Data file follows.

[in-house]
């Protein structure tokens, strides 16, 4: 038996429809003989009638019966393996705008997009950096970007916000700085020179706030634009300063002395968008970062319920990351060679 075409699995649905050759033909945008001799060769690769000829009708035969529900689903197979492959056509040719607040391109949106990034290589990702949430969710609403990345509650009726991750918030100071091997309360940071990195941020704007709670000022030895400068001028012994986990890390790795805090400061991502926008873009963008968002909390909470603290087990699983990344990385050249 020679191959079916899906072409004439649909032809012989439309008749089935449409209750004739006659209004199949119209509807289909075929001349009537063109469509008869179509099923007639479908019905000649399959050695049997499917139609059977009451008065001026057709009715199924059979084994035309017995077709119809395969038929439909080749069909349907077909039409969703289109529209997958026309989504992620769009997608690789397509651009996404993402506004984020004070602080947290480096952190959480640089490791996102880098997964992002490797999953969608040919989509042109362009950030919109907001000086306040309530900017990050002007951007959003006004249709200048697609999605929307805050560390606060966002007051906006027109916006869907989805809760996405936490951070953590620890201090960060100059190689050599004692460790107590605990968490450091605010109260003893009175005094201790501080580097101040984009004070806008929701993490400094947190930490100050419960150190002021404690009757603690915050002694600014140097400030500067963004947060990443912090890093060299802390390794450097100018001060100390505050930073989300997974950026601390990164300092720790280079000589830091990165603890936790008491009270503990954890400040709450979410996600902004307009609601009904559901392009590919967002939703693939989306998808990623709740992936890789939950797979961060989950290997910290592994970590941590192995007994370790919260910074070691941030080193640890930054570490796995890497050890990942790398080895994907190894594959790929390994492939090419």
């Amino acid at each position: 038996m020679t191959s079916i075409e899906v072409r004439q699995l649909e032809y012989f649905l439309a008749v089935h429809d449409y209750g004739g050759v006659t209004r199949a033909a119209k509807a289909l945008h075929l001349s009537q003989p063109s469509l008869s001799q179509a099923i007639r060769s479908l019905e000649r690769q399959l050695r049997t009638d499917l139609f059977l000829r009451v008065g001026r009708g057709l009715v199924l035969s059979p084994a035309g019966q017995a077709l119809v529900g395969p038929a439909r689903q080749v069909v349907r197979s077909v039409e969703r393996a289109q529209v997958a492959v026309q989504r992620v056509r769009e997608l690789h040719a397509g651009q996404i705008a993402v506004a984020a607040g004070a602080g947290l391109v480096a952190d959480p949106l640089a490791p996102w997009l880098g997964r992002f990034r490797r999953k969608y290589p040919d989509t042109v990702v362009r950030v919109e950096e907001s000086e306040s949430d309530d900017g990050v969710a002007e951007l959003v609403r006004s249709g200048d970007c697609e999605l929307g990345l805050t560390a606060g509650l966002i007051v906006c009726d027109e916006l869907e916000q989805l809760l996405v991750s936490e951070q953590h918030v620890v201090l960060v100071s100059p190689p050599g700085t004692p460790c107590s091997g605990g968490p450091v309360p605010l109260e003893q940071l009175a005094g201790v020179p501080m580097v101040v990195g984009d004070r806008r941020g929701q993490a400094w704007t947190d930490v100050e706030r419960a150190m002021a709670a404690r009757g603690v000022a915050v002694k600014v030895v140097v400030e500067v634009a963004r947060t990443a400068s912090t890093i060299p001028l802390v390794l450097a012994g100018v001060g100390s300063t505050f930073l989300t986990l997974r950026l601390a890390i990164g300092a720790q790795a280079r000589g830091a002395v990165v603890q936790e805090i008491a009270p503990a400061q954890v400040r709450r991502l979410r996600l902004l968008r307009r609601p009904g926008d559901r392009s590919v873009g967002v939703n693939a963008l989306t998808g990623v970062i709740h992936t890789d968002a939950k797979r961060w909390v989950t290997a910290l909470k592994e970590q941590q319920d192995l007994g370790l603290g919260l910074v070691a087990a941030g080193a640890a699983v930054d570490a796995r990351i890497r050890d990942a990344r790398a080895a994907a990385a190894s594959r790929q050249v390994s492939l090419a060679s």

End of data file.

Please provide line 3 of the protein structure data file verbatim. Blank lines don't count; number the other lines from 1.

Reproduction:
């Amino acid at each position: 038996m020679t191959s079916i075409e899906v072409r004439q699995l649909e032809y012989f649905l439309a008749v089935h429809d449409y209750g004739g050759v006659t209004r199949a033909a119209k509807a289909l945008h075929l001349s009537q003989p063109s469509l008869s001799q179509a099923i007639r060769s479908l019905e000649r690769q399959l050695r049997t009638d499917l139609f059977l000829r009451v008065g001026r009708g057709l009715v199924l035969s059979p084994a035309g019966q017995a077709l119809v529900g395969p038929a439909r689903q080749v069909v349907r197979s077909v039409e969703r393996a289109q529209v997958a492959v026309q989504r992620v056509r769009e997608l690789h040719a397509g651009q996404i705008a993402v506004a984020a607040g004070a602080g947290l391109v480096a952190d959480p949106l640089a490791p996102w997009l880098g997964r992002f990034r490797r999953k969608y290589p040919d989509t042109v990702v362009r950030v919109e950096e907001s000086e306040s949430d309530d900017g990050v969710a002007e951007l959003v609403r006004s249709g200048d970007c697609e999605l929307g990345l805050t560390a606060g509650l966002i007051v906006c009726d027109e916006l869907e916000q989805l809760l996405v991750s936490e951070q953590h918030v620890v201090l960060v100071s100059p190689p050599g700085t004692p460790c107590s091997g605990g968490p450091v309360p605010l109260e003893q940071l009175a005094g201790v020179p501080m580097v101040v990195g984009d004070r806008r941020g929701q993490a400094w704007t947190d930490v100050e706030r419960a150190m002021a709670a404690r009757g603690v000022a915050v002694k600014v030895v140097v400030e500067v634009a963004r947060t990443a400068s912090t890093i060299p001028l802390v390794l450097a012994g100018v001060g100390s300063t505050f930073l989300t986990l997974r950026l601390a890390i990164g300092a720790q790795a280079r000589g830091a002395v990165v603890q936790e805090i008491a009270p503990a400061q954890v400040r709450r991502l979410r996600l902004l968008r307009r609601p009904g926008d559901r392009s590919v873009g967002v939703n693939a963008l989306t998808g990623v970062i709740h992936t890789d968002a939950k797979r961060w909390v989950t290997a910290l909470k592994e970590q941590q319920d192995l007994g370790l603290g919260l910074v070691a087990a941030g080193a640890a699983v930054d570490a796995r990351i890497r050890d990942a990344r790398a080895a994907a990385a190894s594959r790929q050249v390994s492939l090419a060679s």